When you ask a random person if they drink beer, typically they will answer no, as the majority of the world does not purposely consume beer. But for those that have drank beer, what you do expect they will answer with? Some sort of fizzy yellow beer? Everybody has at least heard of the standard mass-produced beer that costs cheap, lacks flavor, and lacks alcohol content. As a general rule, if you can see through the beer, avoid drinking it. With this said, how can you determine beer worth drinking? One cannot simply look for the alcohol content, as that alone does not govern the preference of a beer. I have tried the (current) world’s strongest beer, and that 41% beer did not taste that good. On the other hand, many beers I have tried from 12% to 27% taste amazing. In order to determine the quality of beer, just like food, you have to look at the entire taste experience, from start to finish. To find a beer that delivers layers of flavor throughout the drink, look no further than Widmer Brothers.
Famously known for their Hefeweizen, Widmer Brothers brews diverse a slew of craft beers out of their Portland brewery. Featuring a beer for every taste imaginable, Widmer clearly shows that they place only one egg in many different baskets. From IPAs to ambers to wheats to stouts, Widmer covers the entire spectrum of ales. Sadly, over 90% of everyone who has heard of Widmer only knows them for their Hefeweizen, which sucks because they make lots of awesome brews. Take their Raspberry Russian Imperial Stout for example. Weighing in at 9.3% abv, this Russian Imperial Stout gets infused with real Raspberries to give it a subtle aftertaste once you get past the strong espresso and chocolate notes expected in most Russian Imperial Stouts. Up front, a blast of dark chocolate and roasted malts hits your taste buds. Moving forward, you being to taste hints of vanilla and a sweet fruit, as the espresso builds up. After the espresso hits you in the nose, the raspberry kicks in as you down your brew. This may surprise many consumers, but this layering of flavors perfectly highlights what craft beers should aim to do with their ingredients. Why drink a beer that always tastes the same? You might as well throw a burger, fries, and a milkshake in a blender. You want to absorb the flavors at intervals, not all at once. Some may criticize the raspberry for only slightly showing up at the end, but think logically about the order of which you receive the flavors. You have may heard of chocolate-covered fruits like raspberries, but do you ever see raspberry-covered chocolates?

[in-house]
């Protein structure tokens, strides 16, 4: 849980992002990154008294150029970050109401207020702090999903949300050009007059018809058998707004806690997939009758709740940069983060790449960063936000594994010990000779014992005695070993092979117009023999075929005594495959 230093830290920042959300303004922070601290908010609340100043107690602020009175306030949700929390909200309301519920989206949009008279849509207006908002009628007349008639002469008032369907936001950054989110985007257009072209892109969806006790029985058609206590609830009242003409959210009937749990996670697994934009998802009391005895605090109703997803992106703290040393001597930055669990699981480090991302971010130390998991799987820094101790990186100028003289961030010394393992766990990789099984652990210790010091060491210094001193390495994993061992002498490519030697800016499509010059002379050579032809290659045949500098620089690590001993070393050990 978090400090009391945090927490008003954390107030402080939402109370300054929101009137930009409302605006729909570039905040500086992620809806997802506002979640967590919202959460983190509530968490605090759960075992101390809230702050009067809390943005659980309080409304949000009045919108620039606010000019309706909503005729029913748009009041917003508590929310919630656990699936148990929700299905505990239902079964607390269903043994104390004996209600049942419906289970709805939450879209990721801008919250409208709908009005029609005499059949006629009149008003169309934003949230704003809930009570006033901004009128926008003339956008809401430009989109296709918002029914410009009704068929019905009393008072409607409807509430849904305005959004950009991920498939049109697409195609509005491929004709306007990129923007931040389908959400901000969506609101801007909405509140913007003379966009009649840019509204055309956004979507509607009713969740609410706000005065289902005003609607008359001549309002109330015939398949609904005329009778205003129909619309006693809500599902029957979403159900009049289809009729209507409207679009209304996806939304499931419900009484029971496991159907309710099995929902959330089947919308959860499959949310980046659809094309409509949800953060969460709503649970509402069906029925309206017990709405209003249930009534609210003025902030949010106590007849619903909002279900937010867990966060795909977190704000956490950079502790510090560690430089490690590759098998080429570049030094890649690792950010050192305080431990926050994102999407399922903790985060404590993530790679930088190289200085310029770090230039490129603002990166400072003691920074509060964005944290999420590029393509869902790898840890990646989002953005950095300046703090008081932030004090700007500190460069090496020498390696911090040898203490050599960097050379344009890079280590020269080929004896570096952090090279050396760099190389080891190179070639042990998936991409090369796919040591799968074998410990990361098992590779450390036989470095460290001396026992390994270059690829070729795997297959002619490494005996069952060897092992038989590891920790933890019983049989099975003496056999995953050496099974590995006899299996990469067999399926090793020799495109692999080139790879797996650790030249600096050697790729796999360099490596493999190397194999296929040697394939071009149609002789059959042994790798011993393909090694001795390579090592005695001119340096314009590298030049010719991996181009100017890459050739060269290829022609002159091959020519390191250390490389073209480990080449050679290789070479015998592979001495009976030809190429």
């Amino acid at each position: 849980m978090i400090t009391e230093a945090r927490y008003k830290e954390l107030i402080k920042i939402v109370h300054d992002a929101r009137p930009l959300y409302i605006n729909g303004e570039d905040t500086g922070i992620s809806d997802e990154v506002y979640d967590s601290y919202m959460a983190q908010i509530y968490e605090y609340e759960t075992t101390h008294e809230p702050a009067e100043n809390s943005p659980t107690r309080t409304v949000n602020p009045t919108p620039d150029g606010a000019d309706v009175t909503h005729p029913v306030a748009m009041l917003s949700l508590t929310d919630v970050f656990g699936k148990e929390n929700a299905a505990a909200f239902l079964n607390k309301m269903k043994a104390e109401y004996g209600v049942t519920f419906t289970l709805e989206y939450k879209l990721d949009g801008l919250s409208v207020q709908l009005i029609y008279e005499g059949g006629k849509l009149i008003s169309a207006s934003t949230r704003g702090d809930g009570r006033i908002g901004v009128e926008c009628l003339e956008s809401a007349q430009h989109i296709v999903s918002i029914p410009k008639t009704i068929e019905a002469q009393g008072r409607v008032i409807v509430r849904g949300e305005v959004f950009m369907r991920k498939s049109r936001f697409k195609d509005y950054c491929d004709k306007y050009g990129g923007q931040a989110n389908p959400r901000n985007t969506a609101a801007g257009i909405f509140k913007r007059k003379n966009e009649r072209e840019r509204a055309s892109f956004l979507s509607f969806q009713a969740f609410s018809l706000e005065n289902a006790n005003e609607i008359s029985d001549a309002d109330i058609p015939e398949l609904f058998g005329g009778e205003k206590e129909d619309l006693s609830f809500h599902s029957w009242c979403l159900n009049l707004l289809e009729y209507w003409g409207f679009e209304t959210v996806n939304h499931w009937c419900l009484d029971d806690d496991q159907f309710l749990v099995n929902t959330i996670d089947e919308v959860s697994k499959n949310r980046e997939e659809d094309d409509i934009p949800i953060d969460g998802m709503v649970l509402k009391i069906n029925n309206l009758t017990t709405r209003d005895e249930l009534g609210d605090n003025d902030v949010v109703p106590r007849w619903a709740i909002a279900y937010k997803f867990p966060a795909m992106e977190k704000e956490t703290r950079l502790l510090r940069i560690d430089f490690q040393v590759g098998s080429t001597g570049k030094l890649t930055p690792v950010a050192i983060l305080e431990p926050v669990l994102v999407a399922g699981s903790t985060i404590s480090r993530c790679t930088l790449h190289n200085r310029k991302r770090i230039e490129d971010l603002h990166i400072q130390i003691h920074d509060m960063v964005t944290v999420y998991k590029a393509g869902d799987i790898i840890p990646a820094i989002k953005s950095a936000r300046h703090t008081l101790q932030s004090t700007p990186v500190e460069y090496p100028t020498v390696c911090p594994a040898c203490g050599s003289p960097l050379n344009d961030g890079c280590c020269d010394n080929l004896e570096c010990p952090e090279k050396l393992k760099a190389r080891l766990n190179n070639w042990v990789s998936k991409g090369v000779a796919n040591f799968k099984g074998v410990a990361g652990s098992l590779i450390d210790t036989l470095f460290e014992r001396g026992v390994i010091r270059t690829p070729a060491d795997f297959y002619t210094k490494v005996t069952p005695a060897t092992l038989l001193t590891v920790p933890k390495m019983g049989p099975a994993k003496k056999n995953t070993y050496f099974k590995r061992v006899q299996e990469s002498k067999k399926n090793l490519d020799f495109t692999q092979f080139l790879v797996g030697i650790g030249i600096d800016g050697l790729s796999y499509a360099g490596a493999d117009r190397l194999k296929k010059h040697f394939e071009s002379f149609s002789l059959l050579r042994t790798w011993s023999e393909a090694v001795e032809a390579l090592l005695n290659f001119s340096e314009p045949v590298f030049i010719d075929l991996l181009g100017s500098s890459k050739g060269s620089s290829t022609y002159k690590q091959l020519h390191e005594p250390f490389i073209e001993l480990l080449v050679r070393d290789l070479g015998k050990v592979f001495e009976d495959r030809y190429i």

I posted a picture of the Raspberry Russian Imperial Stout’s 2012 version above. By now, they have already released a 2013 version on limited release. Luckily they have a beer finder on their website that you can utilize to locate a bottle near you. If you desire a beer with fruit that does not necessarily taste like framboise, seek out a bottle of Widmer Brothers’ Raspberry Russian Imperial Stout while supplies last. Keep the bottle too – it makes a great decorative ornament.